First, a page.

3. Schooling takes an avg of 7 years, but with research you never know. Most schools try to get their MSTP students out within a reasonable period of time. AFter graduating, you can do a residency (3-6 yrs) depending on what field, then you can do a research fellowship during that time OR jump right into a post-doc position (length can vary) In most cases, you have to decide what you'd rather do with your time (clinical or bench work)

    4. not all med schools do. Applying to MSTP at U of Chicago precludes your accpetance to their medical school. Meaning...after getting rejected from MSTP you aren't thrown into the normal applicant pool. However, most schools do roll you over into the MD pile after being rejected from MSTP.

    5. Usually above average, but don't let it keep you from applying, especially you have a strong research background (pubs)

    6. I love learning.
     
  5. Neuronix

    Neuronix Total nerd
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    1. nina is right. There are very few people who balance clincal and basic science research at the 50/50 level. That usually involves treating patients with a specific disease and then going and asking basic science questions behind that disease. This is my goal in my career, however I recognize that clinical responsibility often interferes with and can become divergent from basic research. You have to pick which is more important to you, but remember that MSTP programs are primarily looking to train academics and not clinicians with a small research component.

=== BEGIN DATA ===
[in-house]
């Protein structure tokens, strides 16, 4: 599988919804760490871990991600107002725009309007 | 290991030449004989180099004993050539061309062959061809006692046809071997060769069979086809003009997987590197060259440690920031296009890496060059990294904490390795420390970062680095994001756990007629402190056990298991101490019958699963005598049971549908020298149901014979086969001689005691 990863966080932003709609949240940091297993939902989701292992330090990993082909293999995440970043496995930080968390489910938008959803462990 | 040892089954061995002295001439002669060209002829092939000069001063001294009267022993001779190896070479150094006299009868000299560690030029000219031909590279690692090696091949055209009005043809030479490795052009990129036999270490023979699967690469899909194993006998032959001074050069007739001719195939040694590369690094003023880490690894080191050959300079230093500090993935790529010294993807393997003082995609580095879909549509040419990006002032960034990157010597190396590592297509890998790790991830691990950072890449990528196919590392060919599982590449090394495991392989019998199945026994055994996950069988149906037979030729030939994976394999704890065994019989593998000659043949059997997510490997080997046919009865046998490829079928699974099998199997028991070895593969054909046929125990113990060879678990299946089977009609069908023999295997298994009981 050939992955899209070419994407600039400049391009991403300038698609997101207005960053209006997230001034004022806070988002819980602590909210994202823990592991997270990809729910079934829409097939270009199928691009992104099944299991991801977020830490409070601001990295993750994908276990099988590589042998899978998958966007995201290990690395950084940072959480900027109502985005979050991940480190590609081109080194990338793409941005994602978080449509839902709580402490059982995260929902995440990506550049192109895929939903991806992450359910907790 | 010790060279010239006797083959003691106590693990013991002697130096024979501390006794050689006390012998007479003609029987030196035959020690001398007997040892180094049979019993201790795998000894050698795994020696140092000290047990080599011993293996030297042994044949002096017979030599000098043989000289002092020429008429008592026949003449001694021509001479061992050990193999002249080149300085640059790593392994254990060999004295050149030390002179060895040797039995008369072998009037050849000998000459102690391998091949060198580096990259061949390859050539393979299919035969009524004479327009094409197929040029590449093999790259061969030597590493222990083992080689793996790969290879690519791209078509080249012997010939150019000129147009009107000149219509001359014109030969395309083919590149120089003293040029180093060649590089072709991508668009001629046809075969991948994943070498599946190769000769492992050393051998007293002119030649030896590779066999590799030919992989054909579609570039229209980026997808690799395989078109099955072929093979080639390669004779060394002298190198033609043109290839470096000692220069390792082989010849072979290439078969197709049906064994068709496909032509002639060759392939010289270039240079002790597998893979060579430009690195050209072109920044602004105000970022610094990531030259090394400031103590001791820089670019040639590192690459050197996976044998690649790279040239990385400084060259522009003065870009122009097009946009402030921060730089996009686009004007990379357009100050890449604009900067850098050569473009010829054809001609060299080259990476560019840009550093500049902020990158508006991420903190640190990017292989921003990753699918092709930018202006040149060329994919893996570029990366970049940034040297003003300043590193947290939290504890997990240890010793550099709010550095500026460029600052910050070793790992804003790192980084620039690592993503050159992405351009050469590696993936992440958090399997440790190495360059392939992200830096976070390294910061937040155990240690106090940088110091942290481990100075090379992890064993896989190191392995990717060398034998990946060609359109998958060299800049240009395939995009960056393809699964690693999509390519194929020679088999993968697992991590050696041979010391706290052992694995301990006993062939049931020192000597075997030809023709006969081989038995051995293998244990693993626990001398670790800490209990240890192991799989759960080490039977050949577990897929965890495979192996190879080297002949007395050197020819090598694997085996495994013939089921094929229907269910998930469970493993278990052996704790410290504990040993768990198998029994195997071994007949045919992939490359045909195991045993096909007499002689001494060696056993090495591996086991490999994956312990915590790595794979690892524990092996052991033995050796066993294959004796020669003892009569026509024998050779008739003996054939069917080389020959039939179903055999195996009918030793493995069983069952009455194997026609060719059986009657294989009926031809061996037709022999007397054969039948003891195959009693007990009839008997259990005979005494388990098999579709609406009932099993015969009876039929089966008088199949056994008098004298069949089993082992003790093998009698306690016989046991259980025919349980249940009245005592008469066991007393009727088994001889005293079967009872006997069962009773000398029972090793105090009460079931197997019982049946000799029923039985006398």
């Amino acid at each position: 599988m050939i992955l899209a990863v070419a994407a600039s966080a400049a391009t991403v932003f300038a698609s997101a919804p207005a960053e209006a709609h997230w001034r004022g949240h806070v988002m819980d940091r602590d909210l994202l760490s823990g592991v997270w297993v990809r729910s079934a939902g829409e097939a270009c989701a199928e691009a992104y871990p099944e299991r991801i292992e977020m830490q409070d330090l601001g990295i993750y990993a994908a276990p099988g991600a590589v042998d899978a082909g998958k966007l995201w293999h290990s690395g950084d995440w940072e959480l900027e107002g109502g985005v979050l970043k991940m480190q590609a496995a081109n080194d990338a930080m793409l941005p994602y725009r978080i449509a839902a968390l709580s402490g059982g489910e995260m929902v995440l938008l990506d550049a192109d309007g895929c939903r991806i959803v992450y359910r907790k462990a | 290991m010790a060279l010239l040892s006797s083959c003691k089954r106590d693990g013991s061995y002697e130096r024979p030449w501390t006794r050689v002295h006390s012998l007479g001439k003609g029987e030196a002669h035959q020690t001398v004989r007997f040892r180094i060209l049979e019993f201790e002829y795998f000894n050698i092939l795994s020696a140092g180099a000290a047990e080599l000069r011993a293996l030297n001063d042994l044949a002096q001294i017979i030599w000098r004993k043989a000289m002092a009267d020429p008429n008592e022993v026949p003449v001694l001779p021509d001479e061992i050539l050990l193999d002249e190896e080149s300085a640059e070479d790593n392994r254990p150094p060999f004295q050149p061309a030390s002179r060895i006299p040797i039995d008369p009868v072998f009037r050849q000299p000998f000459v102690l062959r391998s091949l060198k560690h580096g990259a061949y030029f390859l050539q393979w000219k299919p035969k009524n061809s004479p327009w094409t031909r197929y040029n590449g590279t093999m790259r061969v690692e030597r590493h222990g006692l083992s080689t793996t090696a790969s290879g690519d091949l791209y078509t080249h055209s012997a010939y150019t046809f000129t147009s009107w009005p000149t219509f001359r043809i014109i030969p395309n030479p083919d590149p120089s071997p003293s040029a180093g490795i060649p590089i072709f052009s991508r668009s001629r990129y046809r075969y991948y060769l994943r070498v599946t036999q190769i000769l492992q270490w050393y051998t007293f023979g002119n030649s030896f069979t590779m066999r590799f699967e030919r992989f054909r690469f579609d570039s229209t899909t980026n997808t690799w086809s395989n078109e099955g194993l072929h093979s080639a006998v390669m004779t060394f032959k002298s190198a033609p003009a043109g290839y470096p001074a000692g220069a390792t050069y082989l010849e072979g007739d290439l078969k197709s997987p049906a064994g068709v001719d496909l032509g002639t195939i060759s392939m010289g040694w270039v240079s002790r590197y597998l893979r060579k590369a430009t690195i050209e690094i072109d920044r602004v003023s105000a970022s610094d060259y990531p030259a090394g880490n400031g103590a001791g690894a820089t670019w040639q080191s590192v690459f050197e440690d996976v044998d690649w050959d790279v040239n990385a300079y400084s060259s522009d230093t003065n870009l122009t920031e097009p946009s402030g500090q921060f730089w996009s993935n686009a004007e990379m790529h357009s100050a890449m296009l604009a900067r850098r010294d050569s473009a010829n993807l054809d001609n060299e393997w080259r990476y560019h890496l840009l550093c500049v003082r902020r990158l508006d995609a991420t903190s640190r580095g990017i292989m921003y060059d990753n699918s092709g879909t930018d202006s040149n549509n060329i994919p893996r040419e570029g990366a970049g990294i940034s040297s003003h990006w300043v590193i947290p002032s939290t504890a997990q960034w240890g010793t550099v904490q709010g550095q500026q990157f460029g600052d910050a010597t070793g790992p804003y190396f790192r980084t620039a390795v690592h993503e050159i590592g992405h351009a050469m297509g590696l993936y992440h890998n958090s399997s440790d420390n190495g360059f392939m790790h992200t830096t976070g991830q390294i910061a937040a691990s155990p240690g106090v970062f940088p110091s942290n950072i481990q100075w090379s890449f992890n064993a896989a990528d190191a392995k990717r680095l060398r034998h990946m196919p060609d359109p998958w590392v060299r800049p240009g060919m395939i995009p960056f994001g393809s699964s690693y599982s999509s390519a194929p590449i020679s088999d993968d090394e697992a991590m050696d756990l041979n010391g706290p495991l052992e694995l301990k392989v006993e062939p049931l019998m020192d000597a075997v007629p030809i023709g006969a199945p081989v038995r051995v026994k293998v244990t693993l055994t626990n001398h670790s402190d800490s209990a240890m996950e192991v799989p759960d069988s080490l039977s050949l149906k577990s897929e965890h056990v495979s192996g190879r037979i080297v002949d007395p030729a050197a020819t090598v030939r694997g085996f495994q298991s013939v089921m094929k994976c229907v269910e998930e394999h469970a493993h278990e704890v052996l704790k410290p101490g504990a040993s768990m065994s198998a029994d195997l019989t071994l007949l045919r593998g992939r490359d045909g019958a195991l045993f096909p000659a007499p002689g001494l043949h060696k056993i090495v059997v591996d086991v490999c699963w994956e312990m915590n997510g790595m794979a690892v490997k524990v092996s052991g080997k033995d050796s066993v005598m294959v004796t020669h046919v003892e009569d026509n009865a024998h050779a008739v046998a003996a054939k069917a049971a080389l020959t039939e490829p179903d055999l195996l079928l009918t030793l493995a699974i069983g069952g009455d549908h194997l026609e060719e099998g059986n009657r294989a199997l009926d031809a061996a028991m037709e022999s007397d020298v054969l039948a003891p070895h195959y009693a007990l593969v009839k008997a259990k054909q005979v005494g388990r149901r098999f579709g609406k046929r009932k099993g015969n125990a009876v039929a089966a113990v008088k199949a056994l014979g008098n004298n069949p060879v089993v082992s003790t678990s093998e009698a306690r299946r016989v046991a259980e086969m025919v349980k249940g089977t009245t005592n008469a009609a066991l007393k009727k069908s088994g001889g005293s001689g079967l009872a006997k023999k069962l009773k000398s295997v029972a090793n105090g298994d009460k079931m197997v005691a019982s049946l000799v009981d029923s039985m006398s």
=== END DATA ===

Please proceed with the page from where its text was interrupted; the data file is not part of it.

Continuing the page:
2. If you want to get a position at a major research university, you will likely do a post-doc like any other PhD. MD/PhDs nonetheless are still in a good deal of demand and funding comes to those who are doing applicable research. MD/PhDs are in the unique position of being able to sell their specialized PhD work to an audience who wants to know how it ties into medicine.

    3. Depends. MSTP programs generally average closer to 8 years, not 7, so plan on that. Then residency, 3 - 7 years, post-doc 3-5 years... It's a lengthy amount of time...

    4. Usually, yes. Some schools actually require MD acceptance BEFORE MD/PhD acceptance (URochester for example). Usually, you will not be looked upon unfavorably because you were kicked down from MSTP, but I think a big factor in this is time. If you were on hold for interview or waitlisted, you may not be looked at by the med school until very late or never at all.

    5. Publications are NOT, I repeat NOT required for MSTP. GPA, MCAT, coursework varies across the board. My general rule of thumb is that almost everyone's app is weak in something. But if you have 2 out of 3 things going for you of GPA, MCAT, and research experience (including any publication), you should be in good shape. My weakness is my research experience, and I have been doing well in this whole admissions game so far.